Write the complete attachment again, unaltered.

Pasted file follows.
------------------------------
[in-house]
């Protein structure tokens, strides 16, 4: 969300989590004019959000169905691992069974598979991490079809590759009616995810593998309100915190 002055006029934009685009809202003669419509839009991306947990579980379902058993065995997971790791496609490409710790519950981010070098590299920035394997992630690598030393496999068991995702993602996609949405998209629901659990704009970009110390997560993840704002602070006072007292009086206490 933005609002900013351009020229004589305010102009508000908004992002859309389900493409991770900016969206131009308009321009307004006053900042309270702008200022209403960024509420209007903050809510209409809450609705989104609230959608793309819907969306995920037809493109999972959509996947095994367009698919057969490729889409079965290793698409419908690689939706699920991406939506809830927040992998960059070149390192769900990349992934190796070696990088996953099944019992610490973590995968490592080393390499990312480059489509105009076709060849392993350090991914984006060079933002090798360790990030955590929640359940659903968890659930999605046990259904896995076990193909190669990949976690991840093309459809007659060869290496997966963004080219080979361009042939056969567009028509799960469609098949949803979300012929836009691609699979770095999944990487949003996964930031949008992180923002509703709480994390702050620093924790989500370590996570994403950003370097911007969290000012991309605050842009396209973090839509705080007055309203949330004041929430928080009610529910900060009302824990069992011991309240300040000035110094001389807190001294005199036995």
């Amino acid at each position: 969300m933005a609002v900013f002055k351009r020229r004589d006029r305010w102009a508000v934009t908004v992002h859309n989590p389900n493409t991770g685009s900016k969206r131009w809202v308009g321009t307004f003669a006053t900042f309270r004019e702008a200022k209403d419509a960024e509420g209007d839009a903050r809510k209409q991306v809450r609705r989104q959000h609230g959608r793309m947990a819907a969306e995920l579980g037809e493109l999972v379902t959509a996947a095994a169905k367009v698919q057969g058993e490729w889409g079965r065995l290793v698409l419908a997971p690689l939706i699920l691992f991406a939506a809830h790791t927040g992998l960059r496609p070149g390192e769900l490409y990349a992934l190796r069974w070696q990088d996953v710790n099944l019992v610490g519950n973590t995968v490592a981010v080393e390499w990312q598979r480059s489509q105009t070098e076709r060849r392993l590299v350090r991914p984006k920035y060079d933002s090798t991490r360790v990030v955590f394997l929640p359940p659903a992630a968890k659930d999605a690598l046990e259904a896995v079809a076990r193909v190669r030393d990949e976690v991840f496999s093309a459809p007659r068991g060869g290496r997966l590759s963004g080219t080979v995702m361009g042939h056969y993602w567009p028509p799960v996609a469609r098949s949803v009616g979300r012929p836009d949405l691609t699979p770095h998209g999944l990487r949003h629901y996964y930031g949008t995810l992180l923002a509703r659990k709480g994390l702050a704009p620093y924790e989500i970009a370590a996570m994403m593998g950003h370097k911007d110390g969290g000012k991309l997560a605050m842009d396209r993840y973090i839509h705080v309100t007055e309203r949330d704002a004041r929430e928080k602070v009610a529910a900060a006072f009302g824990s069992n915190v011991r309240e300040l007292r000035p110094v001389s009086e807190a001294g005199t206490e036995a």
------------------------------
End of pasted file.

[in-house]
């Protein structure tokens, strides 16, 4: 969300989590004019959000169905691992069974598979991490079809590759009616995810593998309100915190 002055006029934009685009809202003669419509839009991306947990579980379902058993065995997971790791496609490409710790519950981010070098590299920035394997992630690598030393496999068991995702993602996609949405998209629901659990704009970009110390997560993840704002602070006072007292009086206490 933005609002900013351009020229004589305010102009508000908004992002859309389900493409991770900016969206131009308009321009307004006053900042309270702008200022209403960024509420209007903050809510209409809450609705989104609230959608793309819907969306995920037809493109999972959509996947095994367009698919057969490729889409079965290793698409419908690689939706699920991406939506809830927040992998960059070149390192769900990349992934190796070696990088996953099944019992610490973590995968490592080393390499990312480059489509105009076709060849392993350090991914984006060079933002090798360790990030955590929640359940659903968890659930999605046990259904896995076990193909190669990949976690991840093309459809007659060869290496997966963004080219080979361009042939056969567009028509799960469609098949949803979300012929836009691609699979770095999944990487949003996964930031949008992180923002509703709480994390702050620093924790989500370590996570994403950003370097911007969290000012991309605050842009396209973090839509705080007055309203949330004041929430928080009610529910900060009302824990069992011991309240300040000035110094001389807190001294005199036995």
């Amino acid at each position: 969300m933005a609002v900013f002055k351009r020229r004589d006029r305010w102009a508000v934009t908004v992002h859309n989590p389900n493409t991770g685009s900016k969206r131009w809202v308009g321009t307004f003669a006053t900042f309270r004019e702008a200022k209403d419509a960024e509420g209007d839009a903050r809510k209409q991306v809450r609705r989104q959000h609230g959608r793309m947990a819907a969306e995920l579980g037809e493109l999972v379902t959509a996947a095994a169905k367009v698919q057969g058993e490729w889409g079965r065995l290793v698409l419908a997971p690689l939706i699920l691992f991406a939506a809830h790791t927040g992998l960059r496609p070149g390192e769900l490409y990349a992934l190796r069974w070696q990088d996953v710790n099944l019992v610490g519950n973590t995968v490592a981010v080393e390499w990312q598979r480059s489509q105009t070098e076709r060849r392993l590299v350090r991914p984006k920035y060079d933002s090798t991490r360790v990030v955590f394997l929640p359940p659903a992630a968890k659930d999605a690598l046990e259904a896995v079809a076990r193909v190669r030393d990949e976690v991840f496999s093309a459809p007659r068991g060869g290496r997966l590759s963004g080219t080979v995702m361009g042939h056969y993602w567009p028509p799960v996609a469609r098949s949803v009616g979300r012929p836009d949405l691609t699979p770095h998209g999944l990487r949003h629901y996964y930031g949008t995810l992180l923002a509703r659990k709480g994390l702050a704009p620093y924790e989500i970009a370590a996570m994403m593998g950003h370097k911007d110390g969290g000012k991309l997560a605050m842009d396209r993840y973090i839509h705080v309100t007055e309203r949330d704002a004041r929430e928080k602070v009610a529910a900060a006072f009302g824990s069992n915190v011991r309240e300040l007292r000035p110094v001389s009086e807190a001294g005199t206490e036995a």